Fitting a distribution to truncated censored or binned data
 Critical Values and Confidence Intervals for GoodnessofFit Statistics
 Matching the properties of the variable and distribution
 Transforming discrete data before performing a parametric distribution fit
 Does a parametric distribution exist that is well known to fit this type of variable?
 Censored data
 Fitting a continuous nonparametric secondorder distribution to data
 Goodness of Fit Plots
 Fitting a second order Normal distribution to data
 Using Goodnessof Fit Statistics to optimize Distribution Fitting
 Information criteria  SIC HQIC and AIC
 Fitting a second order parametric distribution to observed data
 Fitting a distribution for a continuous variable
 Does the random variable follow a stochastic process with a wellknown model?
 Fitting a distribution for a discrete variable
 Fitting a discrete nonparametric secondorder distribution to data
 Fitting a continuous nonparametric firstorder distribution to data
 Fitting a first order parametric distribution to observed data
 Fitting a discrete nonparametric firstorder distribution to data
 Fitting distributions to data
 Technical subjects
 Comparison of Classical and Bayesian methods
 Comparison of classic and Bayesian estimate of Normal distribution parameters
 Comparison of classic and Bayesian estimate of intensity lambda in a Poisson process
 Comparison of classic and Bayesian estimate of probability p in a binomial process
 Which technique should you use?
 Comparison of classic and Bayesian estimate of mean "time" beta in a Poisson process
 Classical statistics
 Bayesian
 Bootstrap
 The Bootstrap
 Linear regression parametric Bootstrap
 The Jackknife
 Multiple variables Bootstrap Example 2: Difference between two population means
 Linear regression nonparametric Bootstrap
 The parametric Bootstrap
 Bootstrap estimate of prevalence
 Estimating parameters for multiple variables
 Example: Parametric Bootstrap estimate of the mean of a Normal distribution with known standard deviation
 The nonparametric Bootstrap
 Example: Parametric Bootstrap estimate of mean number of calls per hour at a telephone exchange
 The Bootstrap likelihood function for Bayesian inference
 Multiple variables Bootstrap Example 1: Estimate of regression parameters
 Bayesian inference
 Uninformed priors
 Conjugate priors
 Prior distributions
 Bayesian analysis with threshold data
 Bayesian analysis example: gender of a random sample of people
 Informed prior
 Simulating a Bayesian inference calculation
 Hyperparameters
 Hyperparameter example: Microfractures on turbine blades
 Constructing a Bayesian inference posterior distribution in Excel
 Bayesian analysis example: Tigers in the jungle
 Markov chain Monte Carlo (MCMC) simulation
 Introduction to Bayesian inference concepts
 Bayesian estimate of the mean of a Normal distribution with known standard deviation
 Bayesian estimate of the mean of a Normal distribution with unknown standard deviation
 Determining prior distributions for correlated parameters
 Improper priors
 The Jacobian transformation
 Subjective prior based on data
 Taylor series approximation to a Bayesian posterior distribution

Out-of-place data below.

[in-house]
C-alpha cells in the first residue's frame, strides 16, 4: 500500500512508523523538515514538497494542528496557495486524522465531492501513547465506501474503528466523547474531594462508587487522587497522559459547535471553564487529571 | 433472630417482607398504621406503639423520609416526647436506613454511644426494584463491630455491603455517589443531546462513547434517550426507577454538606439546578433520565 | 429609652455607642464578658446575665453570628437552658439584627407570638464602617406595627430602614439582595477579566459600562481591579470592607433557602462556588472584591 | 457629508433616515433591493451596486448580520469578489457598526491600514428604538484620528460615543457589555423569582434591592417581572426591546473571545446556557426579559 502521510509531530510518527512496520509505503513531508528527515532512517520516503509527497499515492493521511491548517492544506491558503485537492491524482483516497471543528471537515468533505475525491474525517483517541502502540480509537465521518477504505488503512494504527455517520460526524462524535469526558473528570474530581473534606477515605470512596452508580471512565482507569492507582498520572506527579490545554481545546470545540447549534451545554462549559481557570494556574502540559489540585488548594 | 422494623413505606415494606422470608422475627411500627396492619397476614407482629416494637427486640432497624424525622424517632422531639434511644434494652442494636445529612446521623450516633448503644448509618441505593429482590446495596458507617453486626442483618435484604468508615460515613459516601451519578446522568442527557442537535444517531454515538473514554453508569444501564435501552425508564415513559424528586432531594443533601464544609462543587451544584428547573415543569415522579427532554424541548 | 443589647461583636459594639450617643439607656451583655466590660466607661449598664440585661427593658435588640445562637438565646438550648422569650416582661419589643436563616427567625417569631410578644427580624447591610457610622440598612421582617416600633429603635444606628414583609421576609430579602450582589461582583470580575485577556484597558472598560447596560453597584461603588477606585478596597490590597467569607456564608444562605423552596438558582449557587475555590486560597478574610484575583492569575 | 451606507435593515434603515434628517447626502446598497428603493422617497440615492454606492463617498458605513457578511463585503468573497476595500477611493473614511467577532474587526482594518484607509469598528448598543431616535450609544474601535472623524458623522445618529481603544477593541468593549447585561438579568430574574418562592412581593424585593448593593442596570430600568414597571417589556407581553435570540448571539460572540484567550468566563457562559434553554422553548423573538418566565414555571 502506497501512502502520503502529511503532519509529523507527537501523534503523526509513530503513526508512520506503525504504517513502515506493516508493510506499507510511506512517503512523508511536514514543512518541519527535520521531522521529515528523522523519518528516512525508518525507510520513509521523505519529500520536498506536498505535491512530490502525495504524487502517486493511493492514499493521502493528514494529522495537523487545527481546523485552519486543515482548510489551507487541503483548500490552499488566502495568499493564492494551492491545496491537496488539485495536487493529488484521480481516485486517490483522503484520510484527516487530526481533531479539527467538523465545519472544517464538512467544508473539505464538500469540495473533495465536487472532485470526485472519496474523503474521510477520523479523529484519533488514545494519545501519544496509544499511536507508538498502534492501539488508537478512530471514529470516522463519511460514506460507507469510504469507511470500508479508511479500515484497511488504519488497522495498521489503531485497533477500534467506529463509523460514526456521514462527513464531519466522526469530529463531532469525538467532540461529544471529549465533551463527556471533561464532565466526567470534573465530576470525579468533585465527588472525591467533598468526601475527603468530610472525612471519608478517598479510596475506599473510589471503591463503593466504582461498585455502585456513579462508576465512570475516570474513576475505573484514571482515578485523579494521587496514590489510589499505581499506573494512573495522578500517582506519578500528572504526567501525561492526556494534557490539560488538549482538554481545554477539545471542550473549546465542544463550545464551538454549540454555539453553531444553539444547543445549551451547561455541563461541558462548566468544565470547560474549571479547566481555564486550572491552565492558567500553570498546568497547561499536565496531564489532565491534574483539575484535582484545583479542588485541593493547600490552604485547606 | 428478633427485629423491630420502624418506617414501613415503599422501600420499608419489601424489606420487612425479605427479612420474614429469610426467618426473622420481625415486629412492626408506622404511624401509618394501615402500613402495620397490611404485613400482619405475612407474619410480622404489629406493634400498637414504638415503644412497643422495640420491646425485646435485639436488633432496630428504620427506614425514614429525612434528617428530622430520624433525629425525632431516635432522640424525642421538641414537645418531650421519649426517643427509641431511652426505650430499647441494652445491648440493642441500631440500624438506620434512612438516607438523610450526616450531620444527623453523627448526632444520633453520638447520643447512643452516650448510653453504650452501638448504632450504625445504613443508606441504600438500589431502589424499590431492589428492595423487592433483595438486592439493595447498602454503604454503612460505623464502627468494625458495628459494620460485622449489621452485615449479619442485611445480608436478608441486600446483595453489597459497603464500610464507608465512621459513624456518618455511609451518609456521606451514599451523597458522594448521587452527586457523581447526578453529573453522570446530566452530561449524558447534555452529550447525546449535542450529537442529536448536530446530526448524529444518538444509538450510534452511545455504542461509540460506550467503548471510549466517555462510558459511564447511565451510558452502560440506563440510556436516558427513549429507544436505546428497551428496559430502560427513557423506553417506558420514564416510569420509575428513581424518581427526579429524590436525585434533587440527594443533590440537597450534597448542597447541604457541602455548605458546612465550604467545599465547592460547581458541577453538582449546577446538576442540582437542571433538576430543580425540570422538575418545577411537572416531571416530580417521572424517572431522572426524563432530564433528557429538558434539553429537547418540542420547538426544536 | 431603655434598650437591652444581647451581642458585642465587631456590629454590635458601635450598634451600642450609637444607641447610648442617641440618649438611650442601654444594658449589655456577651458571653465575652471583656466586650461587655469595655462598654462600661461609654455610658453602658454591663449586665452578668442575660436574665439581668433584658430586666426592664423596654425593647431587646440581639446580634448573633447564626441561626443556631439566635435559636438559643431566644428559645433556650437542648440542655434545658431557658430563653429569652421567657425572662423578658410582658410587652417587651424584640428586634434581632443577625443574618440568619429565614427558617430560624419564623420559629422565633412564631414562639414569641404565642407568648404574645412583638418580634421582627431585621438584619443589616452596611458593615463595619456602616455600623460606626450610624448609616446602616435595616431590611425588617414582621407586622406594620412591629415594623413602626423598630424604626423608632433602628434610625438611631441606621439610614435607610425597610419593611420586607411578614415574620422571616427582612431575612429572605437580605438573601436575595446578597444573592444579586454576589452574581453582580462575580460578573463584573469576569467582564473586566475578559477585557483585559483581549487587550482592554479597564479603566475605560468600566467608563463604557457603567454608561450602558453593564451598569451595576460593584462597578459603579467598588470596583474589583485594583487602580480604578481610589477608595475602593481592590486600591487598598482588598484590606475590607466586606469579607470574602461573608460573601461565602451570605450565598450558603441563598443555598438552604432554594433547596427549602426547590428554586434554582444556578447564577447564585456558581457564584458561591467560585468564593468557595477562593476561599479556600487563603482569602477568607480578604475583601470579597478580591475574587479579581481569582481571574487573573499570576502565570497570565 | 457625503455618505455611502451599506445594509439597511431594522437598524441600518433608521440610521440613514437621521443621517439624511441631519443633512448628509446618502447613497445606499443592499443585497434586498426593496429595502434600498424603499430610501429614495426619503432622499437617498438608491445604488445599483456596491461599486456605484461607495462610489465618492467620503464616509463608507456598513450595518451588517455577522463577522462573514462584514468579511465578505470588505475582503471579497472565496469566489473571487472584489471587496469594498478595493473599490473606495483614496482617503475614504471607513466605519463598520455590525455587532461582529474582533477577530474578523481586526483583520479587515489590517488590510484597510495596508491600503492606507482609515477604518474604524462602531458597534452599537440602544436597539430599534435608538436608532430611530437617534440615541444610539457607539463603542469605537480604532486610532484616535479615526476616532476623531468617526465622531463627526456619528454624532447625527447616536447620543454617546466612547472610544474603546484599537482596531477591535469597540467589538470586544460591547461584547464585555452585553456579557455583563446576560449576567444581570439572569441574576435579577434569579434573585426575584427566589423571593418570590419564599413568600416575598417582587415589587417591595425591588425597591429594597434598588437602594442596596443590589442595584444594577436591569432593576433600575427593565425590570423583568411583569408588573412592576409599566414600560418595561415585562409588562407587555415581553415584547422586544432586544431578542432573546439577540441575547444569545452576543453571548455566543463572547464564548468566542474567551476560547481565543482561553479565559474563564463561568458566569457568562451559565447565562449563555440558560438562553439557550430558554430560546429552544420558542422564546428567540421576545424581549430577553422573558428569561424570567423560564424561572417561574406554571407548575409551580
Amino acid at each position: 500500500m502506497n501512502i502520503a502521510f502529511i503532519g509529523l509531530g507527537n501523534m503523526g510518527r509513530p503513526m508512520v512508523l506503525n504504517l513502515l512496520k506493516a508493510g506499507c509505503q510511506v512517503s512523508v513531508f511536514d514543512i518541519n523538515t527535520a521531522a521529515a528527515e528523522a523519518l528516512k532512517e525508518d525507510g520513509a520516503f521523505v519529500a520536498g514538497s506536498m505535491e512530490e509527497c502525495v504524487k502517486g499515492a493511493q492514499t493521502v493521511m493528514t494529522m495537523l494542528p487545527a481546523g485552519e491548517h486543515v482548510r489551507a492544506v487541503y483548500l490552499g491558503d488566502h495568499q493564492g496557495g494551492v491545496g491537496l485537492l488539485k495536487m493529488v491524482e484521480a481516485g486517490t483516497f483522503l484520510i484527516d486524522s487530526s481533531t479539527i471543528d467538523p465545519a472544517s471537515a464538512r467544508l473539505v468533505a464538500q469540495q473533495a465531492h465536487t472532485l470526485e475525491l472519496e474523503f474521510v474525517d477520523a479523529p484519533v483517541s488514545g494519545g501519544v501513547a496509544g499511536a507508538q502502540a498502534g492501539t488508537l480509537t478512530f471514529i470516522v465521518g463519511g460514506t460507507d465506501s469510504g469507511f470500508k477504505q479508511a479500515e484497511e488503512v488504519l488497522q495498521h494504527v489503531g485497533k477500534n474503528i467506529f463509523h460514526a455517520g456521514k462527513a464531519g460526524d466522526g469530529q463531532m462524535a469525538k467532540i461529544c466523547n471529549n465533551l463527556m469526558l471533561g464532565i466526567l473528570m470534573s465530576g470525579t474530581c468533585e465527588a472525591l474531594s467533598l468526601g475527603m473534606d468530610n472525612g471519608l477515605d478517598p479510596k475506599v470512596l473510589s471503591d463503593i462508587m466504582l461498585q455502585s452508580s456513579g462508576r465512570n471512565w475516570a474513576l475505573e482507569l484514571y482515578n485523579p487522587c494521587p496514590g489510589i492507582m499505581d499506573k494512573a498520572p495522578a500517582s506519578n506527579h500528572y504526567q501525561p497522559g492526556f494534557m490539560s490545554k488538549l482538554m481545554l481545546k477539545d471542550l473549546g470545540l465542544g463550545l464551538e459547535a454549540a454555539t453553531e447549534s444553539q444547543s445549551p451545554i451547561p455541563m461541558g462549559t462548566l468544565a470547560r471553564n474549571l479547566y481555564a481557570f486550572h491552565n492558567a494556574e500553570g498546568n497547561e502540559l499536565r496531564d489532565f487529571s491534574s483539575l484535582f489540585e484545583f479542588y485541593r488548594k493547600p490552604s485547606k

Bayesian analysis example: The Monty Hall problem
 Determining prior distributions for uncorrelated parameters
 Subjective priors
 Normal approximation to the Beta posterior distribution
 Bayesian analysis example: identifying a weighted coin
 Bayesian estimate of the standard deviation of a Normal distribution with known mean
 Likelihood functions
 Bayesian estimate of the standard deviation of a Normal distribution with unknown mean
 Determining a prior distribution for a single parameter estimate
 Simulating from a constructed posterior distribution
 Bootstrap
 Comparison of Classical and Bayesian methods
 Analyzing and using data introduction
 Data Object
 Vose probability calculation
 Bayesian model averaging
 Miscellaneous
 Excel and ModelRisk model design and validation techniques
 Using range names for model clarity
 Color coding models for clarity
 Compare with known answers
 Checking units propagate correctly
 Stressing parameter values
 Model Validation and behavior introduction
 Informal auditing
 Analyzing outputs
 View random scenarios on screen and check for credibility
 Split up complex formulas (megaformulas)
 Building models that are efficient
 Comparing predictions against reality
 Numerical integration
 Comparing results of alternative models
 Building models that are easy to check and modify
 Model errors
 Model design introduction
 About array functions in Excel
 Excel and ModelRisk model design and validation techniques
 Monte Carlo simulation
 RISK ANALYSIS SOFTWARE
 Risk analysis software from Vose Software
 ModelRisk  risk modeling in Excel
 ModelRisk functions explained
 VoseCopulaOptimalFit and related functions
 VoseTimeOptimalFit and related functions
 VoseOptimalFit and related functions
 VoseXBounds
 VoseCLTSum
 VoseAggregateMoments
 VoseRawMoments
 VoseSkewness
 VoseMoments
 VoseKurtosis
 VoseAggregatePanjer
 VoseAggregateFFT
 VoseCombined
 VoseCopulaBiGumbel
 VoseCopulaBiClayton
 VoseCopulaBiNormal
 VoseCopulaBiT
 VoseKendallsTau
 VoseRiskEvent
 VoseCopulaBiFrank
 VoseCorrMatrix
 VoseRank
 VoseValidCorrmat
 VoseSpearman
 VoseCopulaData
 VoseCorrMatrixU
 VoseTimeSeasonalGBM
 VoseMarkovSample
 VoseMarkovMatrix
 VoseThielU
 VoseTimeEGARCH
 VoseTimeAPARCH
 VoseTimeARMA
 VoseTimeDeath
 VoseTimeAR1
 VoseTimeAR2
 VoseTimeARCH
 VoseTimeMA2
 VoseTimeGARCH
 VoseTimeGBMJDMR
 VoseTimePriceInflation
 VoseTimeGBMMR
 VoseTimeWageInflation
 VoseTimeLongTermInterestRate
 VoseTimeMA1
 VoseTimeGBM
 VoseTimeGBMJD
 VoseTimeShareYields
 VoseTimeYule
 VoseTimeShortTermInterestRate